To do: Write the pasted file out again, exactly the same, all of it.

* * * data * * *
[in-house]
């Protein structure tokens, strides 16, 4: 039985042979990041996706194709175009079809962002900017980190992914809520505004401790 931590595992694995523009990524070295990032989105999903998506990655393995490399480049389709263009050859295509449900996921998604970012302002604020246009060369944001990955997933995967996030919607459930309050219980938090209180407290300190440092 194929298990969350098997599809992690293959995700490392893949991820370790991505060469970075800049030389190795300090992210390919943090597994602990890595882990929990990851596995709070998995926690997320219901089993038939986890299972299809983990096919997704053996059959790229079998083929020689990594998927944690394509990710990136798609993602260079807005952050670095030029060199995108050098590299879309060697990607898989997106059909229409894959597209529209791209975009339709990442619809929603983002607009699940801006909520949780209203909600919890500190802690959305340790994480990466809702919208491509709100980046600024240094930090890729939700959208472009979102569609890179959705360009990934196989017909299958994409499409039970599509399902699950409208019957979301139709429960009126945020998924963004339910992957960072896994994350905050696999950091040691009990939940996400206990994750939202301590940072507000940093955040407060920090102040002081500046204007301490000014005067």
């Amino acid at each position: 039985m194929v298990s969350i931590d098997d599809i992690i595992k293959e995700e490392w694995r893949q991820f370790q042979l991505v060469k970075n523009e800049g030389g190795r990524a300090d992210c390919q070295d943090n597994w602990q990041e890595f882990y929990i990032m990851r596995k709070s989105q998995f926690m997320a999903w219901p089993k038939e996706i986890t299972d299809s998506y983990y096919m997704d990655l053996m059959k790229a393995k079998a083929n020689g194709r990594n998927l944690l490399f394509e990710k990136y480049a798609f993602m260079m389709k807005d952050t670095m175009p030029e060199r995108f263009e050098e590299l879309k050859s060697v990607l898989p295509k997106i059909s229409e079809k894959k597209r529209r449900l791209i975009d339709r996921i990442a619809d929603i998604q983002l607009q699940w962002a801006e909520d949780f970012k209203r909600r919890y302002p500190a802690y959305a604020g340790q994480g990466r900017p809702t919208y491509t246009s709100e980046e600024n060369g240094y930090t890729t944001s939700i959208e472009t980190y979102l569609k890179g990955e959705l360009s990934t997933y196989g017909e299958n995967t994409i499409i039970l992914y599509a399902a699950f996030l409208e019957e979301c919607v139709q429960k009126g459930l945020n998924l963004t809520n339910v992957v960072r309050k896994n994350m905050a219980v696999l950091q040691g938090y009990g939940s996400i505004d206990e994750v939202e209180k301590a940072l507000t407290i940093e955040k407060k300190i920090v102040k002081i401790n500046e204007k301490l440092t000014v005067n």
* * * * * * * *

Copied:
[in-house]
């Protein structure tokens, strides 16, 4: 039985042979990041996706194709175009079809962002900017980190992914809520505004401790 931590595992694995523009990524070295990032989105999903998506990655393995490399480049389709263009050859295509449900996921998604970012302002604020246009060369944001990955997933995967996030919607459930309050219980938090209180407290300190440092 194929298990969350098997599809992690293959995700490392893949991820370790991505060469970075800049030389190795300090992210390919943090597994602990890595882990929990990851596995709070998995926690997320219901089993038939986890299972299809983990096919997704053996059959790229079998083929020689990594998927944690394509990710990136798609993602260079807005952050670095030029060199995108050098590299879309060697990607898989997106059909229409894959597209529209791209975009339709990442619809929603983002607009699940801006909520949780209203909600919890500190802690959305340790994480990466809702919208491509709100980046600024240094930090890729939700959208472009979102569609890179959705360009990934196989017909299958994409499409039970599509399902699950409208019957979301139709429960009126945020998924963004339910992957960072896994994350905050696999950091040691009990939940996400206990994750939202301590940072507000940093955040407060920090102040002081500046204007301490000014005067």
């Amino acid at each position: 039985m194929v298990s969350i931590d098997d599809i992690i595992k293959e995700e490392w694995r893949q991820f370790q042979l991505v060469k970075n523009e800049g030389g190795r990524a300090d992210c390919q070295d943090n597994w602990q990041e890595f882990y929990i990032m990851r596995k709070s989105q998995f926690m997320a999903w219901p089993k038939e996706i986890t299972d299809s998506y983990y096919m997704d990655l053996m059959k790229a393995k079998a083929n020689g194709r990594n998927l944690l490399f394509e990710k990136y480049a798609f993602m260079m389709k807005d952050t670095m175009p030029e060199r995108f263009e050098e590299l879309k050859s060697v990607l898989p295509k997106i059909s229409e079809k894959k597209r529209r449900l791209i975009d339709r996921i990442a619809d929603i998604q983002l607009q699940w962002a801006e909520d949780f970012k209203r909600r919890y302002p500190a802690y959305a604020g340790q994480g990466r900017p809702t919208y491509t246009s709100e980046e600024n060369g240094y930090t890729t944001s939700i959208e472009t980190y979102l569609k890179g990955e959705l360009s990934t997933y196989g017909e299958n995967t994409i499409i039970l992914y599509a399902a699950f996030l409208e019957e979301c919607v139709q429960k009126g459930l945020n998924l963004t809520n339910v992957v960072r309050k896994n994350m905050a219980v696999l950091q040691g938090y009990g939940s996400i505004d206990e994750v939202e209180k301590a940072l507000t407290i940093e955040k407060k300190i920090v102040k002081i401790n500046e204007k301490l440092t000014v005067n």